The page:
The tightening approach most often recommended by sex therapists has been Kegel exercises. Kegels, named for the doctor who popularized them, involve contracting the muscles used to interrupt urine flow or squeeze out the last few drops. This exercise was developed in 1940 by Dr. Arnold Kegel for female patients. Kegel exercises are anything but difficult to do. Learning to isolate, tighten, and relax your pelvic muscles can help women feel more relaxed and calm during a pelvic exam.
Kegel exercises can also be done during pregnancy or after childbirth to try to improve your symptoms. Doing Kegels routinely can likewise enhance your overall sexual wellbeing, and may even counteract incontinence later in life. Other advantages of Kegel exercise include enhanced sexual capacity, molded muscles to make childbirth easier, prevent prolapse of pelvic organs, and improve the ability to pass stool.
Kegel exercise tightens the pelvic floor muscles and the vagina, but they have nothing to do with the vaginal muscles. They strengthen the pelvic floor muscles that surround the vagina, the hands that hold the stuffed sock. For instance, when having sex, especially with the man-on-top position, once he inserts, he lifts himself up and the woman closes her legs. Her thighs squeeze his penis and make her feel tighter.
Moreover, there are some factors that can actually weaken your pelvic floor muscles. For example, pregnancy, surgery, aging, excessive straining from constipation or chronic coughing, and being overweight and childbearing may fatigue these muscles.
Kegels recognizes three principles enhance that could help enhance your pelvic exercise and we will be introducing them underneath as presented by Kegels Cornell Health. First all, once you have identified your pelvic floor muscles, you can do the exercises in any position, although you might find it easiest to do them lying down at first. For best outcomes, focus on tightening just your pelvic floor muscles. Be mindful so as not to utilize the muscles in your stomach area, thighs or buttocks. Abstain from holding your breath. Rather, inhale openly amid the activities.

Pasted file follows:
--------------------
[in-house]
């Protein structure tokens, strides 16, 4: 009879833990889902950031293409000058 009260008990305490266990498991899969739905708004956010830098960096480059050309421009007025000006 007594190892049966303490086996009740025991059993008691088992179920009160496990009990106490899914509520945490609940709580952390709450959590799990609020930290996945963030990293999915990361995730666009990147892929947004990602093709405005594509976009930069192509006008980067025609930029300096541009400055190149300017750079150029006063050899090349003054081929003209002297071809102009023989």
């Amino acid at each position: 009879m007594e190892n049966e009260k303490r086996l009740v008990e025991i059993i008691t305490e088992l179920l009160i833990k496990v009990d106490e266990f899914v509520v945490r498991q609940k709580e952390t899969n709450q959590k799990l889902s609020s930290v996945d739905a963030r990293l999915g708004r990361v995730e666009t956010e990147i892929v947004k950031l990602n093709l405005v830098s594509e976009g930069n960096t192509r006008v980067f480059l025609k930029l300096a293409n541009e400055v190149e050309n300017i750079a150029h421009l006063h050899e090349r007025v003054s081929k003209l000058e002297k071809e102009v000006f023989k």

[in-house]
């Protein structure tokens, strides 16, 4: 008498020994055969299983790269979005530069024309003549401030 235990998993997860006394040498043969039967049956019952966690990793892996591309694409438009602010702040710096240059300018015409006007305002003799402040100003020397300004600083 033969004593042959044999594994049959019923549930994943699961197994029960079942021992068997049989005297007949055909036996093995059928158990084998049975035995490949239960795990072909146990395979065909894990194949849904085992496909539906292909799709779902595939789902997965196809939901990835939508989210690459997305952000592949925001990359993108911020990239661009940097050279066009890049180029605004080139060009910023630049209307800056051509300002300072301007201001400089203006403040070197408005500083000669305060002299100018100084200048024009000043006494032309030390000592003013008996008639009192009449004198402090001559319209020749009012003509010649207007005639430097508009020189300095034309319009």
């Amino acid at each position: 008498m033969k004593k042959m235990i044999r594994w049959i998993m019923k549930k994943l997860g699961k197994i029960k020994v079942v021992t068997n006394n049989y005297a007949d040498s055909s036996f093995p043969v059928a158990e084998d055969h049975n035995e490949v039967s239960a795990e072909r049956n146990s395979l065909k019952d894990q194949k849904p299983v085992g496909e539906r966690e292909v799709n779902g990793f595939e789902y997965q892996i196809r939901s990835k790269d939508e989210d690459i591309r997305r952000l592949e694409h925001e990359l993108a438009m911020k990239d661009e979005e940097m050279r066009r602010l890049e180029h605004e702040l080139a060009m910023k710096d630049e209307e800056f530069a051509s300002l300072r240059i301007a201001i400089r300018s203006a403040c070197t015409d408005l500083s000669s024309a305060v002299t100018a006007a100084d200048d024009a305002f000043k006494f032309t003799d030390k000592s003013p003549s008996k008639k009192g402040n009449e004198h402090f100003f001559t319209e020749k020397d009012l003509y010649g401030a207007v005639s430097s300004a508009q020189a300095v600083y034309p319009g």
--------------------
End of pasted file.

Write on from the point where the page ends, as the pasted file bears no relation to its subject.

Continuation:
Here we go; 1st Type of Exercise: Kegel exercises help tone & fortify the pelvic floor muscles. Squeeze your pelvic muscles for 3 seconds; loosen up the muscles for 3 seconds; at that point press once more. In the event that it is hard to hold for 3 seconds and build up as the muscles get stronger. Aim for a series of 10 squeezes and releases, 3 times a day.
2nd Type of Exercise: The “flutter” exercise is like the first except that instead of holding the squeeze for 3 seconds, the goal is to press or squeeze the muscle, discharge it, squeeze again and release as fast as possible. Again, the total progression of 10 squeezes and releases at 3 different times during the day.
3rd Type of Exercise: Exercise the whole length of the vagina (uterine and pelvic muscles). Imagine that your vagina is a lift shaft and the lift is at the opening to the vagina. Contract the muscles as you see yourself gradually pulling the lift upward, along the vaginal canal, starting at the opening and ending at the uterus. After the 3-4 seconds it takes to go the whole length of the vagina, gradually loosen up the muscles as though you were bringing down the lift to the ground floor, and after that start again at the vaginal opening. Complete three arrangements of 10 compressions day by day. This activity is useful for strengthening the uterine and pelvic muscles.
- www.mayoclinic.org supported
- Michael Castleman in Great Sex: A Man's Guide to the Secret Principles of Total-Body Sex, 2011
- Bruce M. LaBrecque, RN, PT ,UMHS Michigan Bowel Control Program and Physical Therapy, January 2009